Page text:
Last week, Minding the Campus featured an interesting essay by Anthony Paletta on DePaul University’s denial of tenure to the controversial polemicist Norman Finkelstein. Tenure decisions have traditionally rested largely on the excellence of published scholarship. Finkelstein’s scholarship has raised many questions about its cogency and quality with the tenure review committees. But the thrust of DePaul’s case against Finkelstein was the issue of “respect for colleagues.” By many accounts he’s an unpleasant fellow, but as an academic that should not be the centerpiece for his tenure denial. Paletta cites FIRE’s recent case with Professor Walter Kehowski at Glendale Community College as an example of where the criterion “respect for colleagues” can end. He writes:
There’s little doubt that Finkelstein is a jerk, but DePaul’s grounding of its refusal in that fact—instead of holes in his academic work—leaves it open to justified criticism. “Collegiality” is a potentially insidious concept—just ask Walter Kehorski [sic], a professor at Glendale Community College, who was just released from a forced administrative leave for the crime of emailing George Washington’s Thanksgiving address to fellow professors. The crime? Creating a “hostile environment.” Finkelstein’s faults are clearly of a higher order than this, but all should be wary of arguments premised upon a professor’s sociability, instead of his scholarship.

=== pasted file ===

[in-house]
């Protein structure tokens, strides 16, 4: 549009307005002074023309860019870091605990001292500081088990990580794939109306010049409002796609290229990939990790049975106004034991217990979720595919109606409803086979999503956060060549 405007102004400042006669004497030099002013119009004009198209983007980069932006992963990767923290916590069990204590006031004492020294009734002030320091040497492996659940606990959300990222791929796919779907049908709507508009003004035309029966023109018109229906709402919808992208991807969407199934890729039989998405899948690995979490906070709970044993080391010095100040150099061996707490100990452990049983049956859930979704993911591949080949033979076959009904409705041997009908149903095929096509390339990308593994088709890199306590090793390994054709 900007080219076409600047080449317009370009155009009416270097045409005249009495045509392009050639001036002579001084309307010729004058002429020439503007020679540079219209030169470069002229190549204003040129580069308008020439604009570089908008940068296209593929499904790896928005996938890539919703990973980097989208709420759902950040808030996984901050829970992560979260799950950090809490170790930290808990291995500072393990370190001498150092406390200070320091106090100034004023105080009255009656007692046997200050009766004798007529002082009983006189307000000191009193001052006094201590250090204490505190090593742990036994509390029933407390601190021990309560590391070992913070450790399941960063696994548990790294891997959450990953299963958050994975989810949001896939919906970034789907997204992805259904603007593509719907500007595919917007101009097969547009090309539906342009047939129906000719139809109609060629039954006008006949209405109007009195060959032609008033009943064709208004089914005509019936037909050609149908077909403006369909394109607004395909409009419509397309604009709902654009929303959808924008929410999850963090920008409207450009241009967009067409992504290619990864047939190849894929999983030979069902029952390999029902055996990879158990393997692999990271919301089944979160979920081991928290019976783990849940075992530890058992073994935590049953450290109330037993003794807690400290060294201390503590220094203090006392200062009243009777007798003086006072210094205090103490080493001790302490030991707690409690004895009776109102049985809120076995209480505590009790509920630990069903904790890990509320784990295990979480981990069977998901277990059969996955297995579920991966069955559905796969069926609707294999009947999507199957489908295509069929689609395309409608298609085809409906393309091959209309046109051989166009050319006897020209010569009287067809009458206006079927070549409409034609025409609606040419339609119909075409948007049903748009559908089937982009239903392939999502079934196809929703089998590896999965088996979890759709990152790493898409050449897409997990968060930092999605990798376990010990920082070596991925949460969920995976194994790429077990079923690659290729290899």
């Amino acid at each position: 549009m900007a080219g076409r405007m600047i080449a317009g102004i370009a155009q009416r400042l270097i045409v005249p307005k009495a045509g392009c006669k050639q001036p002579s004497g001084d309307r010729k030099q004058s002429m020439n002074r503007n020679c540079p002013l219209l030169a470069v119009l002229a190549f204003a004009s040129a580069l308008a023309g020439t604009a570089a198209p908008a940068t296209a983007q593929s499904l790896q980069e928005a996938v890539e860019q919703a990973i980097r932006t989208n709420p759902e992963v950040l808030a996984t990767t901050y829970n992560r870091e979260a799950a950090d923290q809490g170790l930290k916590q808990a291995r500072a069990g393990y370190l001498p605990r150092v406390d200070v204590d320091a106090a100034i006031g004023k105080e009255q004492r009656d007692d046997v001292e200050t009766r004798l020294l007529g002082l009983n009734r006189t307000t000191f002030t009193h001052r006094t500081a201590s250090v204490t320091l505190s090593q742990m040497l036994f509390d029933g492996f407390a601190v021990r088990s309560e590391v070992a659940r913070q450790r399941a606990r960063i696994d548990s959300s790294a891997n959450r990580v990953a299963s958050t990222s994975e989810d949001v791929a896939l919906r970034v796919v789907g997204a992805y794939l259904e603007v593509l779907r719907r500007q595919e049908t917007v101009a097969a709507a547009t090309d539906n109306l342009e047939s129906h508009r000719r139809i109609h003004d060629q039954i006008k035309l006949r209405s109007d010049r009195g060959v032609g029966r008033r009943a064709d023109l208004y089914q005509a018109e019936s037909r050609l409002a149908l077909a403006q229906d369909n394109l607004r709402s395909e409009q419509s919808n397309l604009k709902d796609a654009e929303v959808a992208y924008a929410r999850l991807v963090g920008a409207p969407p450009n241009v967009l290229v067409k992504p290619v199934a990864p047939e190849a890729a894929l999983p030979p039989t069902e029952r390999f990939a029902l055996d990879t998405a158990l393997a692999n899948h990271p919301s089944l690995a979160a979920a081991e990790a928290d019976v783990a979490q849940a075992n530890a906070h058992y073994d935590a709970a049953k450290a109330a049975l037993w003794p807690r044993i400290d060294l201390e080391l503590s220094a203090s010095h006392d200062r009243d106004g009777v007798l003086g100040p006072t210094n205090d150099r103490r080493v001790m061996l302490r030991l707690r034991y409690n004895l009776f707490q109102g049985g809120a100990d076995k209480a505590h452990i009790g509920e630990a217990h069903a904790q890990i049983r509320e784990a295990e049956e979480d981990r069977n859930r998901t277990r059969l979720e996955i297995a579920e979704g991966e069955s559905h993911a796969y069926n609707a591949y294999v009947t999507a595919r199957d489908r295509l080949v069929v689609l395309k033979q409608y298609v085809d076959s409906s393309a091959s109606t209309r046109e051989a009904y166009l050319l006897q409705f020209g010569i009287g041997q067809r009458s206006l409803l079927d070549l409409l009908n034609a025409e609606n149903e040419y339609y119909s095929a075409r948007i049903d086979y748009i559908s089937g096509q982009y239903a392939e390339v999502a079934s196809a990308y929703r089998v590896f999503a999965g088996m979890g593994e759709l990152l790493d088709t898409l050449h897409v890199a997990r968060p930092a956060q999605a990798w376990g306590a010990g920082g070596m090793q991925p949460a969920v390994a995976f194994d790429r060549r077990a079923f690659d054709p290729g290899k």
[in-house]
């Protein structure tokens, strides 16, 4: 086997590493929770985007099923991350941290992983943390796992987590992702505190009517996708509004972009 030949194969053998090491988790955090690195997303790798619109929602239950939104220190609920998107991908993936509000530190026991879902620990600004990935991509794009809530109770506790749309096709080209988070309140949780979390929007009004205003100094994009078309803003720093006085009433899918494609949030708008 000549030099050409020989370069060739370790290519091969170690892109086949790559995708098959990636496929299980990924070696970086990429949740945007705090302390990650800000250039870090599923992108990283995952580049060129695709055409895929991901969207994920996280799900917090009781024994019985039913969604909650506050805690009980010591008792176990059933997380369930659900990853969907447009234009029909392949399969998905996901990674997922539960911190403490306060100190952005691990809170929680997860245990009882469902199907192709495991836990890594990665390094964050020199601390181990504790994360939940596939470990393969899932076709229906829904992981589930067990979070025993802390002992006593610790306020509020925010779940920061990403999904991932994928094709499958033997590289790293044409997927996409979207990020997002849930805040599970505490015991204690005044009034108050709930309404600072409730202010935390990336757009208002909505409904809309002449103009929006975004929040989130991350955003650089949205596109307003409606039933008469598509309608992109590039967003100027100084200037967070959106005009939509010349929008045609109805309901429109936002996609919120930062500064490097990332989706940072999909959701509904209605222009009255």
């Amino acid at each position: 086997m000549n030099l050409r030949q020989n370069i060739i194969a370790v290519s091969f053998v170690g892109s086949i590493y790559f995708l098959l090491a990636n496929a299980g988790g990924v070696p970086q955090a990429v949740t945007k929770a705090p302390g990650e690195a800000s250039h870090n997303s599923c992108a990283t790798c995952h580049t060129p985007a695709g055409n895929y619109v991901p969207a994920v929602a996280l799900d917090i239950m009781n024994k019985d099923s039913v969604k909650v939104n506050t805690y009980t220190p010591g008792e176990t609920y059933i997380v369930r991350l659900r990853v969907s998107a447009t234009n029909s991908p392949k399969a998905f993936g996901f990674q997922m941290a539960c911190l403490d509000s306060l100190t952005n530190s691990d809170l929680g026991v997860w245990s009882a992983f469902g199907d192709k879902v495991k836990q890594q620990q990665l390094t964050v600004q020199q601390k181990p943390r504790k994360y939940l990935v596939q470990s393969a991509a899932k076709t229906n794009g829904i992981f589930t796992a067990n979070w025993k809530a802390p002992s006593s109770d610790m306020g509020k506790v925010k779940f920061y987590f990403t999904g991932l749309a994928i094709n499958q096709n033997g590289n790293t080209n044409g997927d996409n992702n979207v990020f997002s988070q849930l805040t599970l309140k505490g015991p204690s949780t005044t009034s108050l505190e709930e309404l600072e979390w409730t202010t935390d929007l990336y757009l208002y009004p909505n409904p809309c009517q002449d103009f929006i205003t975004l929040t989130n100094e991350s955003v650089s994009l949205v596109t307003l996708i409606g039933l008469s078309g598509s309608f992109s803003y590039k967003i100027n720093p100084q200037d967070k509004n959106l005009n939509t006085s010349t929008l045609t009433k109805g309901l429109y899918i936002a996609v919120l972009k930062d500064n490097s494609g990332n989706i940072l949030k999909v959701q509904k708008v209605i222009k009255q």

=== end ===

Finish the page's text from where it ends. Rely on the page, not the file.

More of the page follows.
Paletta discusses Ward Churchill, the discredited radical professor of ethnic studies at the University of Colorado at Boulder, who resigned his position as chair of the department after garnering public attention by calling the victims of the 9/11 attacks “little Eichmanns.” Finkelstein is a public intellectual known for his contentious statements and controversial beliefs. The fact that these controversies brought special attention to these professors’ scholarship does not excuse that poor scholarship. But whatever tenure decisions are made should be predicated on that scholarship, and not on the controversy and angst caused by their viewpoints.
To deny tenure to such characters as Finkelstein and Churchill, even if their scholarship begs it, for subjective criteria such as “collegiality” will only open competent professors to similar treatment for simply residing out of the academic mainstream or being critical of university governance. Paletta brings up Peter Berkowitz, a current professor at George Mason University who had his tenure bid overturned by Harvard President Neil Rudenstine with no explanation after Berkowitz criticized a book written by Rudenstine’s friend. Last year, FIRE came to the aid of Stephen Kershnar, a professor at the State University of New York at Fredonia, who was denied a promotion by the university president after publishing a column in the local newspaper criticizing the university’s student conduct code. To avoid such embarrassing debacles, universities must allow professors to critique American society and institutions—including the universities they work for—and leave those criticisms out of hiring and tenure decisions.